Mexico Quarters Sport Die Breaks and Errors
Special to: Numismatic News
Richard Hand of MA sent Numismatic News a 2008-P New Mexico State quarter that exhibits die breaks. They show as two fairly large breaks along the northern border of the topographical outline of the State on either side of the Zia Pueblo sun symbol. There are also other aberrations in the area in the form of high and low spots further to the left and on the upper right side of the state. Other deformities show even lower that are not illustrated here.
The variations appear to be a combination of some light die clash marks and die breaks. The die breaks most probably formed from out of areas that began as clashes. The clash marks weakened the die steel and areas of metal conforming to the shape of these marks eventually broke away and formed into the die breaks we see here.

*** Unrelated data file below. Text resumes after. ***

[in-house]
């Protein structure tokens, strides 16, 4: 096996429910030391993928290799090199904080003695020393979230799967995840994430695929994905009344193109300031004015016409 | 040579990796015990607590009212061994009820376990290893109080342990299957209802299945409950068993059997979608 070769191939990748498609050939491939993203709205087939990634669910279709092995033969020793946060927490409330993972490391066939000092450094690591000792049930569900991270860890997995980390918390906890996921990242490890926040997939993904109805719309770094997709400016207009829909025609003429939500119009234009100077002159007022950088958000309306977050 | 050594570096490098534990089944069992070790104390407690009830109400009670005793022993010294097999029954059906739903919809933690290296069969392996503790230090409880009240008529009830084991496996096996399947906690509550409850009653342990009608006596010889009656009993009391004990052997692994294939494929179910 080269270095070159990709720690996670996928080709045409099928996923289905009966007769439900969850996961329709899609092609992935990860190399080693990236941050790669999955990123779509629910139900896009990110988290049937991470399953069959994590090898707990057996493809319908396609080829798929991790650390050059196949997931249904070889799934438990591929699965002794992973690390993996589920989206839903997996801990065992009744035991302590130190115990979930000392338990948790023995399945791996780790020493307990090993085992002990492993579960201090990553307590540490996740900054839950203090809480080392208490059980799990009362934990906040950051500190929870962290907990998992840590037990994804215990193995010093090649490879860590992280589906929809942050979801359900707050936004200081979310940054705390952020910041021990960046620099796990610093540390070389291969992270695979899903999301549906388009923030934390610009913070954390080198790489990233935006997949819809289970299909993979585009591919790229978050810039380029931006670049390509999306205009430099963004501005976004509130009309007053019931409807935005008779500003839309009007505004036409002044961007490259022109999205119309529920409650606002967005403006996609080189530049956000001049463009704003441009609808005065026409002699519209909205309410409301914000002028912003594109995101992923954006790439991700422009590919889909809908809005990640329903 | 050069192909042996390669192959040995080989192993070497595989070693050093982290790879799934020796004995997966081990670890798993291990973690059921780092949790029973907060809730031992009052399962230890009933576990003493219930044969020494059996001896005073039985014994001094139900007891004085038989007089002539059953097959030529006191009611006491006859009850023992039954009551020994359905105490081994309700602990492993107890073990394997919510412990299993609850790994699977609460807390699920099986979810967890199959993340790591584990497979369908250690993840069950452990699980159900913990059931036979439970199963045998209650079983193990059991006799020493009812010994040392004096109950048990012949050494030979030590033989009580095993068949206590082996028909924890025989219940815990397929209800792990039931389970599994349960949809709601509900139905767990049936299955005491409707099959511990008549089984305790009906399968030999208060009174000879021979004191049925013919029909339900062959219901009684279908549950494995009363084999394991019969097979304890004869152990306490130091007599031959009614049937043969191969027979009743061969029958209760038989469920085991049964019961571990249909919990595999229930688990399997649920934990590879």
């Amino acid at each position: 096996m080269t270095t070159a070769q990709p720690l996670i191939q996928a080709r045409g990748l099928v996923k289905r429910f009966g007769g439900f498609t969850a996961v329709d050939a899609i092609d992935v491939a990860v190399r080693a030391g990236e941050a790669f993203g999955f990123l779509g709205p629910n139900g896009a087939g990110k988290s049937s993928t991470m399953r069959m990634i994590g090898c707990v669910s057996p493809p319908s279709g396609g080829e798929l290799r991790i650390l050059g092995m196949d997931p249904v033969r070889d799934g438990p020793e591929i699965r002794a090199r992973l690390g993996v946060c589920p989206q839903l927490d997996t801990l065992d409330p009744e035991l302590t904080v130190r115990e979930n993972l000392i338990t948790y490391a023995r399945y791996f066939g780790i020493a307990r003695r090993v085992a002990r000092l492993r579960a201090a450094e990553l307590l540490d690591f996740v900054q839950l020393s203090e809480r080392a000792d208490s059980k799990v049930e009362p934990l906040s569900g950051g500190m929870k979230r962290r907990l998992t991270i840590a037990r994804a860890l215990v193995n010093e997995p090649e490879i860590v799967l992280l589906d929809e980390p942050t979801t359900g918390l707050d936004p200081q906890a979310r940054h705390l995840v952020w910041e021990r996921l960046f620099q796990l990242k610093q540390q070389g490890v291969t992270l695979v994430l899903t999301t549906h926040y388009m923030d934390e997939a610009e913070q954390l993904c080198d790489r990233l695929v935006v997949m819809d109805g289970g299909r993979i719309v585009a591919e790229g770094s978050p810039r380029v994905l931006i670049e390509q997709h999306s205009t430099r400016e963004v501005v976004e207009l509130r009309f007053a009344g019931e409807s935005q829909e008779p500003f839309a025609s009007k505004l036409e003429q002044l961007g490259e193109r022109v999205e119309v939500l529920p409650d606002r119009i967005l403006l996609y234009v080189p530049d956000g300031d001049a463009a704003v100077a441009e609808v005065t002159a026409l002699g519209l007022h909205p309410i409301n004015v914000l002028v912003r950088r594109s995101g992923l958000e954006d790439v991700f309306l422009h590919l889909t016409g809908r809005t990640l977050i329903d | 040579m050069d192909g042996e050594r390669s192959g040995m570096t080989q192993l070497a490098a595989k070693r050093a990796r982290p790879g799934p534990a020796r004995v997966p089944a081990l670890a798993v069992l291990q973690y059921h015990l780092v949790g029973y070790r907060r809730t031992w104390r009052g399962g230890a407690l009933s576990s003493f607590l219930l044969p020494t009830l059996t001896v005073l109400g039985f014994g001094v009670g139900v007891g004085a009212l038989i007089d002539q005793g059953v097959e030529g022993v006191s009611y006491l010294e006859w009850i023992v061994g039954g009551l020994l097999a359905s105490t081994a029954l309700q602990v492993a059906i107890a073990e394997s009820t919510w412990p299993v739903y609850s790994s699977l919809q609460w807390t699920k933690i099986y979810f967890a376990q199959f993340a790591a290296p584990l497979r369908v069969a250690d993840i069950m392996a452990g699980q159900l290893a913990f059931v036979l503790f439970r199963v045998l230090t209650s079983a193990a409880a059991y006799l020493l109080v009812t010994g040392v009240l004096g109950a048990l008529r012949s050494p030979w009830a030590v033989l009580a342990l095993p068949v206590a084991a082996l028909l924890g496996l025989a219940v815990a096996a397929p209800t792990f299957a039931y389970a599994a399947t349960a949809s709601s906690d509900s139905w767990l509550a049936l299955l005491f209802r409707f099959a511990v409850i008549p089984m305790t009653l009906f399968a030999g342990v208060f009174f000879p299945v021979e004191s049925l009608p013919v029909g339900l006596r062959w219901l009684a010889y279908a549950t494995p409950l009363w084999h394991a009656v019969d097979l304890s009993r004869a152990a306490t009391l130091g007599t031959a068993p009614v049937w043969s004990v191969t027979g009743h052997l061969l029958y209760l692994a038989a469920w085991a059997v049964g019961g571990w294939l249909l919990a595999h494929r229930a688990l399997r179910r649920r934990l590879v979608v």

A die clash occurs when the planchet delivery system fails to deposit a planchet within the dies and they cycle and smash or clash into each other. When this occurs the design of one or both dies may impart outlines and other deformities to each other. Coins struck with these dies will normally show these aberrations until they are removed by the Mint or wear away. In this case, as we can see, clashes may progress and be literally replaced by die breaks.